<b>Jail Conflict:</b>  Corizon executives Jonathan Walker (left) and Harold Orr (center) appeared before the supervisors in June, when the supes delayed renewing the correctional health-care contract.
Paul Wellman

Amid concern about health care for inmates in the Santa Barbara County Jail, the County Board of Supervisors will decide next week whether or not to renew a $10 million, two-year contract with the for-profit company Corizon Health Inc.

In June, the supervisors unanimously put the brakes on re-upping the contract after Sheriff’s personnel failed to provide details to their satisfaction about medical services in jail. Supervisor Janet Wolf, who has been outspokenly critical of the Sheriff’s Office, expressed frustration that only a one-page contract summary was provided, and the other four supes agreed.

Activists charged that health care (and mental-health care) in jails is inadequate. They collected letters from inmates complaining about care they receive in a jail known for its crowded conditions. The death of 52-year-old inmate Ray Herrera ​— ​who died of internal bleeding from a ruptured spleen due to cirrhosis of the liver and hepatitis C, as stated in the coroner’s report ​— ​ignited further advocacy. His family retained an attorney to look into the case, and the investigation is ongoing.

Corizon, which is one of the largest correctional health-care providers in the nation, has faced criticism across the country. Last year, the company and Alameda County settled a wrongful-death lawsuit for $8.3 million after an inmate died after being tased by jail deputies.

In Santa Barbara, critics say that jail medical staff fail to provide prescription medicines, they take a long time to respond to inmates, and the jail lacks adequate mental-health services. But, given the looming deadline, activists wonder what options the supervisors realistically have. “My concern is, what is the alternative?” said activist Marissa Garcia, whose relative spent two years in the county jail. Other critics note that Ventura County Jail ​— ​which contracts with California Forensic Medical Group ​— ​is both newer and provides more immediate routine medical and dental care.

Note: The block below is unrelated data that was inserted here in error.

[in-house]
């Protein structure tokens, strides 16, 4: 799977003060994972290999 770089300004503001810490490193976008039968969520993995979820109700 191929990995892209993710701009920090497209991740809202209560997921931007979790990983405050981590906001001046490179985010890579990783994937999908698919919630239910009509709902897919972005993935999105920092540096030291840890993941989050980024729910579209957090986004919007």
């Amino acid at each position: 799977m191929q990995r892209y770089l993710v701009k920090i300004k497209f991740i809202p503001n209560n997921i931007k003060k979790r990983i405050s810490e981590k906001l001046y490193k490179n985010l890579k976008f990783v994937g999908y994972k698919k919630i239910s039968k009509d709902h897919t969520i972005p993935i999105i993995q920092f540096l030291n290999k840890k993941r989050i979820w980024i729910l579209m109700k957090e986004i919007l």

According to email communication obtained in a public records request by The Santa Barbara Independent, Sheriff’s personnel intended to delay submitting an application to be accredited by the National Commission on Correctional Health Care until significant areas were addressed in May 2014. As it turned out, the application for accreditation was never completed, according to commission spokesperson Brent Gibson. When asked, Sheriff Bill Brown said he could not recall the details but vowed to find out. As of press time, his department was still working on it. A Corizon spokesperson said in an email that the application was submitted six months ago, but the inspection date had not been provided.

Public Defender Christine Voss noted she has had some “alarming cases where it was very apparent to me that my client was in either physical or mental distress, and Corizon seemed unaware or not adequately concerned about the issues.” Because of Health Insurance Portability and Accountability Act (HIPAA) laws, Voss could not specify the details of those cases. Complaints from her clients include both the amount of time it takes to receive medical treatment and the brief time medical staff spend with inmates. Each of those cases ended differently, she said, but “people went without care for a very long time.”

For his part, Sheriff Brown is satisfied with Corizon. He acknowledged delays in non-life-threatening instances ​— ​a stomachache or a sore wrist ​— ​but said the medical services for inmates are profit driven. “The time that it takes for someone to be seen is a direct result of the level of staffing that we have that we contract for,” Brown said. He noted Corizon’s competitors face just as much, if not more, disapproval from the public. Corizon, Brown added, has less than a one percent complaint rate locally.

“It’s a tough business,” Brown went on. “Nobody wants to be in jail.” The sheriff noted that ultimately, critics tend to point fingers at everything that happens in jail, whether it’s the mail policy, food, mental-health service, or programming. “It’s very easy to be a critic and complain,” he said. “It’s more difficult to stand up and provide good quality service that is less than ideal.”

The supervisors may renew the two-year contract or opt to continue it for just one year


Please note this login is to submit events or press releases. Use this page here to login for your Independent subscription

Not a member? Sign up here.